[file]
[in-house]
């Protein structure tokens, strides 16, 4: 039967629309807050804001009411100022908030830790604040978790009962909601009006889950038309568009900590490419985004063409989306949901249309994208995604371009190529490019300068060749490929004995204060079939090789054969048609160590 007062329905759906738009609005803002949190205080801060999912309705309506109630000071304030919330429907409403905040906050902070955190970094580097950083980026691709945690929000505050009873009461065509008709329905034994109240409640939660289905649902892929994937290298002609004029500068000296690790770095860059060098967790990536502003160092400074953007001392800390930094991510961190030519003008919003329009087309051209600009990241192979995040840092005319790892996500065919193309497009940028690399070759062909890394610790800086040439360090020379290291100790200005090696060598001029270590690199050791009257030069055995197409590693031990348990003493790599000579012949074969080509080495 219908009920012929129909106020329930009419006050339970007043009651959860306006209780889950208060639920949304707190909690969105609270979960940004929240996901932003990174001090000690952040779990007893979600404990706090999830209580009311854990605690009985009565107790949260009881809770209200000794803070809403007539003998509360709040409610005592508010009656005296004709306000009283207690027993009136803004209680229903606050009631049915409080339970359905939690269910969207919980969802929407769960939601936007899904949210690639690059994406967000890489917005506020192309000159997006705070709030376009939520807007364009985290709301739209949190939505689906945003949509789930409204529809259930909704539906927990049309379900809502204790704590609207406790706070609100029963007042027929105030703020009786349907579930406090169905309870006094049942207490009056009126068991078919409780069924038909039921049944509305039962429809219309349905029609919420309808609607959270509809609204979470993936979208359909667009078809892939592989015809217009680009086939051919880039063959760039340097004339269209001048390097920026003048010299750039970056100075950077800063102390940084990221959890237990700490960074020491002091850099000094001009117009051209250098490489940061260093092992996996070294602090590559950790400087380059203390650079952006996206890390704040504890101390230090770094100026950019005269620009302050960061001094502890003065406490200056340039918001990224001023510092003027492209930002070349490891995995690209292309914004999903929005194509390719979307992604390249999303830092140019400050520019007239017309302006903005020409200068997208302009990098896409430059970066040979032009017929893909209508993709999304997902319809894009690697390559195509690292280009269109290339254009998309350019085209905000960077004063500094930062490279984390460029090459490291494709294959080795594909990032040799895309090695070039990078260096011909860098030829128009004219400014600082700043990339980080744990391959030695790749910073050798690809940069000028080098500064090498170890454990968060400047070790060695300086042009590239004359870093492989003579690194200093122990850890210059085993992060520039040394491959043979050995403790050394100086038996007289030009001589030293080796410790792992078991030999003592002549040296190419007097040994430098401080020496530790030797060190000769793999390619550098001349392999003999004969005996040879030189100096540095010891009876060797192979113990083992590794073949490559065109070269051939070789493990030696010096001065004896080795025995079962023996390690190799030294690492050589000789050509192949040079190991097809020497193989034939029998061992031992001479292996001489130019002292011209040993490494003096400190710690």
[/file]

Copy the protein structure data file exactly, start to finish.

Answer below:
[in-house]
């Protein structure tokens, strides 16, 4: 039967629309807050804001009411100022908030830790604040978790009962909601009006889950038309568009900590490419985004063409989306949901249309994208995604371009190529490019300068060749490929004995204060079939090789054969048609160590 007062329905759906738009609005803002949190205080801060999912309705309506109630000071304030919330429907409403905040906050902070955190970094580097950083980026691709945690929000505050009873009461065509008709329905034994109240409640939660289905649902892929994937290298002609004029500068000296690790770095860059060098967790990536502003160092400074953007001392800390930094991510961190030519003008919003329009087309051209600009990241192979995040840092005319790892996500065919193309497009940028690399070759062909890394610790800086040439360090020379290291100790200005090696060598001029270590690199050791009257030069055995197409590693031990348990003493790599000579012949074969080509080495 219908009920012929129909106020329930009419006050339970007043009651959860306006209780889950208060639920949304707190909690969105609270979960940004929240996901932003990174001090000690952040779990007893979600404990706090999830209580009311854990605690009985009565107790949260009881809770209200000794803070809403007539003998509360709040409610005592508010009656005296004709306000009283207690027993009136803004209680229903606050009631049915409080339970359905939690269910969207919980969802929407769960939601936007899904949210690639690059994406967000890489917005506020192309000159997006705070709030376009939520807007364009985290709301739209949190939505689906945003949509789930409204529809259930909704539906927990049309379900809502204790704590609207406790706070609100029963007042027929105030703020009786349907579930406090169905309870006094049942207490009056009126068991078919409780069924038909039921049944509305039962429809219309349905029609919420309808609607959270509809609204979470993936979208359909667009078809892939592989015809217009680009086939051919880039063959760039340097004339269209001048390097920026003048010299750039970056100075950077800063102390940084990221959890237990700490960074020491002091850099000094001009117009051209250098490489940061260093092992996996070294602090590559950790400087380059203390650079952006996206890390704040504890101390230090770094100026950019005269620009302050960061001094502890003065406490200056340039918001990224001023510092003027492209930002070349490891995995690209292309914004999903929005194509390719979307992604390249999303830092140019400050520019007239017309302006903005020409200068997208302009990098896409430059970066040979032009017929893909209508993709999304997902319809894009690697390559195509690292280009269109290339254009998309350019085209905000960077004063500094930062490279984390460029090459490291494709294959080795594909990032040799895309090695070039990078260096011909860098030829128009004219400014600082700043990339980080744990391959030695790749910073050798690809940069000028080098500064090498170890454990968060400047070790060695300086042009590239004359870093492989003579690194200093122990850890210059085993992060520039040394491959043979050995403790050394100086038996007289030009001589030293080796410790792992078991030999003592002549040296190419007097040994430098401080020496530790030797060190000769793999390619550098001349392999003999004969005996040879030189100096540095010891009876060797192979113990083992590794073949490559065109070269051939070789493990030696010096001065004896080795025995079962023996390690190799030294690492050589000789050509192949040079190991097809020497193989034939029998061992031992001479292996001489130019002292011209040993490494003096400190710690």